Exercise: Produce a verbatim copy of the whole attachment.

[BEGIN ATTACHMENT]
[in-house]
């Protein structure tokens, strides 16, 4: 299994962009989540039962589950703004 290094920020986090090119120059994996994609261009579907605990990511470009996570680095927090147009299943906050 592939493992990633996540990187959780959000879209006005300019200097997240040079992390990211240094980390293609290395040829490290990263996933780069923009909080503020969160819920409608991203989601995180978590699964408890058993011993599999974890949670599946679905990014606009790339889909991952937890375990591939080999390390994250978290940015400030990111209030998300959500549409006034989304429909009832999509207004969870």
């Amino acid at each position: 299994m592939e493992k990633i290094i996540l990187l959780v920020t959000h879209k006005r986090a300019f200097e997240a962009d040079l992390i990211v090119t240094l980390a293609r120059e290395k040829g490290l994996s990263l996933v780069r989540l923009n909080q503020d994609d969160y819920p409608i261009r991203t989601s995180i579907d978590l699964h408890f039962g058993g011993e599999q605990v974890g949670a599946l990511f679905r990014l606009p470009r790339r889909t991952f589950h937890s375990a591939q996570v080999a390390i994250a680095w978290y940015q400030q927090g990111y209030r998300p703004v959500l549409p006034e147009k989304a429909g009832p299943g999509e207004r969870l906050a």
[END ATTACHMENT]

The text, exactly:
[in-house]
């Protein structure tokens, strides 16, 4: 299994962009989540039962589950703004 290094920020986090090119120059994996994609261009579907605990990511470009996570680095927090147009299943906050 592939493992990633996540990187959780959000879209006005300019200097997240040079992390990211240094980390293609290395040829490290990263996933780069923009909080503020969160819920409608991203989601995180978590699964408890058993011993599999974890949670599946679905990014606009790339889909991952937890375990591939080999390390994250978290940015400030990111209030998300959500549409006034989304429909009832999509207004969870």
């Amino acid at each position: 299994m592939e493992k990633i290094i996540l990187l959780v920020t959000h879209k006005r986090a300019f200097e997240a962009d040079l992390i990211v090119t240094l980390a293609r120059e290395k040829g490290l994996s990263l996933v780069r989540l923009n909080q503020d994609d969160y819920p409608i261009r991203t989601s995180i579907d978590l699964h408890f039962g058993g011993e599999q605990v974890g949670a599946l990511f679905r990014l606009p470009r790339r889909t991952f589950h937890s375990a591939q996570v080999a390390i994250a680095w978290y940015q400030q927090g990111y209030r998300p703004v959500l549409p006034e147009k989304a429909g009832p299943g999509e207004r969870l906050a």